Murrysville church will help with defense costs for school stabbing suspect
In the name of compassion, a Murrysville church has set up a fund to assist with legal expenses incurred by the family of Alex Hribal, who allegedly wounded 21 people in a stabbing rampage at Franklin Regional Senior High School.
About $500 has been donated to the fund established by Calvary Lutheran Church in the past week, officials said.
“I've been stunned,” said congregation chairwoman Kristine Birus, who doesn't know the 16-year-old or his family, who are not parishioners. “We have cards and letters as well, just people wanting to express their concern.”
Hribal is accused of taking two 8-inch knives to school and stabbing a security guard and 20 students in a first-floor hallway just before classes started on April 9. Two students remain patients at Forbes Hospital — Connor Warwick, 16, and Greg Keener, 15, are in fair condition, according to a spokesman.
Hribal is charged as an adult with 21 cases each of attempted homicide and aggravated assault.
The Rev. David Weeks said church officials knew there might be some negative reaction to the fundraising idea.
“We didn't know, but what we thought was, ‘We'll take a risk and see how the Lord wants this to play out — good, bad or ugly,” Weeks said.
The church is accepting cards or letters as well as donations and plans to direct all correspondence and money to the office of attorney Patrick Thomassey, who is representing Hribal.
Birus said she felt compelled to establish the opportunity to help others who feel compassion toward the family.
Church members have raised funds for the victims and their families as well — more than $500 has been donated to an account at a local bank, and prayer shawls have been distributed, Weeks and Birus said.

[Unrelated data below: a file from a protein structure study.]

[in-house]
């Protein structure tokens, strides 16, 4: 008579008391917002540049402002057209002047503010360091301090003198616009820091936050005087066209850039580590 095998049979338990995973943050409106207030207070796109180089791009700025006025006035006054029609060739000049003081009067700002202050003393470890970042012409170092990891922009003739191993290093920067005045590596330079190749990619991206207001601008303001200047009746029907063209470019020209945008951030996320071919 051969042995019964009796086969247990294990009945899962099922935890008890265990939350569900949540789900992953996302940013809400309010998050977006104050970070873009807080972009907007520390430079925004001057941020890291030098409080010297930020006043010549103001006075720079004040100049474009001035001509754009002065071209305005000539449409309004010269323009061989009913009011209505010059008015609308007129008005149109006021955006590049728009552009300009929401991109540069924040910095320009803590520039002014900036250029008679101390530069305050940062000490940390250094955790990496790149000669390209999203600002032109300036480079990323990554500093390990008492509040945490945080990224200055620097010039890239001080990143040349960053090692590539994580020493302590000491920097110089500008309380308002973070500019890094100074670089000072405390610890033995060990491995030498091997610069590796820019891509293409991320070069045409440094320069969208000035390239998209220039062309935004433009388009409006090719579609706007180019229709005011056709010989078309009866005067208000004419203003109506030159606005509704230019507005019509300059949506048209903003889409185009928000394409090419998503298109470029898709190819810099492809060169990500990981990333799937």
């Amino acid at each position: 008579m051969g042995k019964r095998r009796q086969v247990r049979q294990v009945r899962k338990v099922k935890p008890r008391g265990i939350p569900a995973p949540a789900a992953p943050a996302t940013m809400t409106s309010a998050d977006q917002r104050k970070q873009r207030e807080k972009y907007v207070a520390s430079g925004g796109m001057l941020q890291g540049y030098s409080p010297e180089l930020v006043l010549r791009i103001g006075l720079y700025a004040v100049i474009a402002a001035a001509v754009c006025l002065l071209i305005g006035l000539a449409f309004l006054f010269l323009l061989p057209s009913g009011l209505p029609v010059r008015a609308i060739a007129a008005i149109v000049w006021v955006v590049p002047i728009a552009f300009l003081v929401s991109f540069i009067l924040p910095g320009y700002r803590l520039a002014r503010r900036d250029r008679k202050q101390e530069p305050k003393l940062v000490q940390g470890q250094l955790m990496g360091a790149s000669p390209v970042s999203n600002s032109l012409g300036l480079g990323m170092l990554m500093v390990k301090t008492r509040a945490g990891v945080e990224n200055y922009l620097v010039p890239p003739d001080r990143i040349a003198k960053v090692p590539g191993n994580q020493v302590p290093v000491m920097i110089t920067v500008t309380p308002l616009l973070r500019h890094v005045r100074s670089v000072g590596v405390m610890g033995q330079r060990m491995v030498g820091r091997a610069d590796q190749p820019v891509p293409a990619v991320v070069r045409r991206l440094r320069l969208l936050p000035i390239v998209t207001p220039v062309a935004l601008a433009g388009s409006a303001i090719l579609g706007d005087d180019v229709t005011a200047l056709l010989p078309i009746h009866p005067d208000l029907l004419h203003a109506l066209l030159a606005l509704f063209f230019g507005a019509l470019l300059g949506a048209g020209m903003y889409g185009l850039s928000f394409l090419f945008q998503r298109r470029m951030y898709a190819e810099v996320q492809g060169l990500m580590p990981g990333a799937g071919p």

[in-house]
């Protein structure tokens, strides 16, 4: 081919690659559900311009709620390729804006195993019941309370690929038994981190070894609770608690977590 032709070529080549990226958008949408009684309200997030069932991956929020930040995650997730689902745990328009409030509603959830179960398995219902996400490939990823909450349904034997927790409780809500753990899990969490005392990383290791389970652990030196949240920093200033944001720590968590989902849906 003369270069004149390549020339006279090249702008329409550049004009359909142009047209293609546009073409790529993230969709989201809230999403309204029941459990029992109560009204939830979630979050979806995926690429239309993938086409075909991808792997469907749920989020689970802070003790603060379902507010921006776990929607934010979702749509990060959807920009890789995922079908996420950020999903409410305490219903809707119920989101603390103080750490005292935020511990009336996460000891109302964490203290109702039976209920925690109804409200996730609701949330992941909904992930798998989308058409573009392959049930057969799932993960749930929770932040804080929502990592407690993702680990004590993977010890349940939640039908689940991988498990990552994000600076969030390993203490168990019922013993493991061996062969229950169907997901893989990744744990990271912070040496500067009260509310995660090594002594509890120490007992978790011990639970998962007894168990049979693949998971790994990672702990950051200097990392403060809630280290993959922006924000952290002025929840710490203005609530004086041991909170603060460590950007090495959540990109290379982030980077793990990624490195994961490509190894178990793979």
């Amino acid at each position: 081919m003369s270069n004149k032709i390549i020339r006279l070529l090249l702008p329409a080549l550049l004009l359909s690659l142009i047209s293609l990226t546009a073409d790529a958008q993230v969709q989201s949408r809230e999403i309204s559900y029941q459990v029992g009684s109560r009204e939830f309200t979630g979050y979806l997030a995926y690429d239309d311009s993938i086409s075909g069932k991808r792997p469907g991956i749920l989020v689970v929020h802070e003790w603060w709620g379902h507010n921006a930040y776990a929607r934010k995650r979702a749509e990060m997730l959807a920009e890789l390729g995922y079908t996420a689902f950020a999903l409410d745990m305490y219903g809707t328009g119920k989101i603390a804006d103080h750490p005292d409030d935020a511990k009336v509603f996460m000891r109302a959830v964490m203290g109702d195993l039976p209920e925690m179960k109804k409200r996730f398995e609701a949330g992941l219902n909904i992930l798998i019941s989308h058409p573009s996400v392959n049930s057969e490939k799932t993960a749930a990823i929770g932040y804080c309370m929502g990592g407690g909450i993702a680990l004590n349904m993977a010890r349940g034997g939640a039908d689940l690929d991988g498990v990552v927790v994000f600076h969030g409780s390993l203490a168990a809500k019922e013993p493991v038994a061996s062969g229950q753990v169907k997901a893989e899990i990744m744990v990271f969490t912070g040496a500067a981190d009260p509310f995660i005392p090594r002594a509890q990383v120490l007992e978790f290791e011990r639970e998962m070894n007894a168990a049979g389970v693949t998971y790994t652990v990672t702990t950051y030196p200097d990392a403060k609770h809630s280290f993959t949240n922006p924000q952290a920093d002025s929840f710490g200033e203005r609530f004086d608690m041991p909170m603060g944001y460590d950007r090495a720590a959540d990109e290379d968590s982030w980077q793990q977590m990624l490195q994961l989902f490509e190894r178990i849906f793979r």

“But then you have this other family that's kind of victimized, because they didn't see it coming,” Birus said.
Thomassey said the Hribal family appreciates the support as expenses mount, not just in attorney fees, but for reports and evaluations from experts as well.
“This family has to defend this case, and it's going to be very expensive to do it,” Thomassey said. “I think it's a wonderful gesture.”
“The family is so appreciative of anything,” he said.
The church congregation had been looking for ways to better serve the community prior to April 9, Weeks said.
“This is what I would call a natural response of the church to this kind of situation,” he said.
Past incidents of mass violence have left Birus wondering not only about the victims, but about the aggressor. The Franklin Regional attacks hit home for her.
“The family of the shooter, the attacker, the perpetrator, they drop off the face of the earth,” Birus said. “I wonder — what does the rest of their lives look like?”
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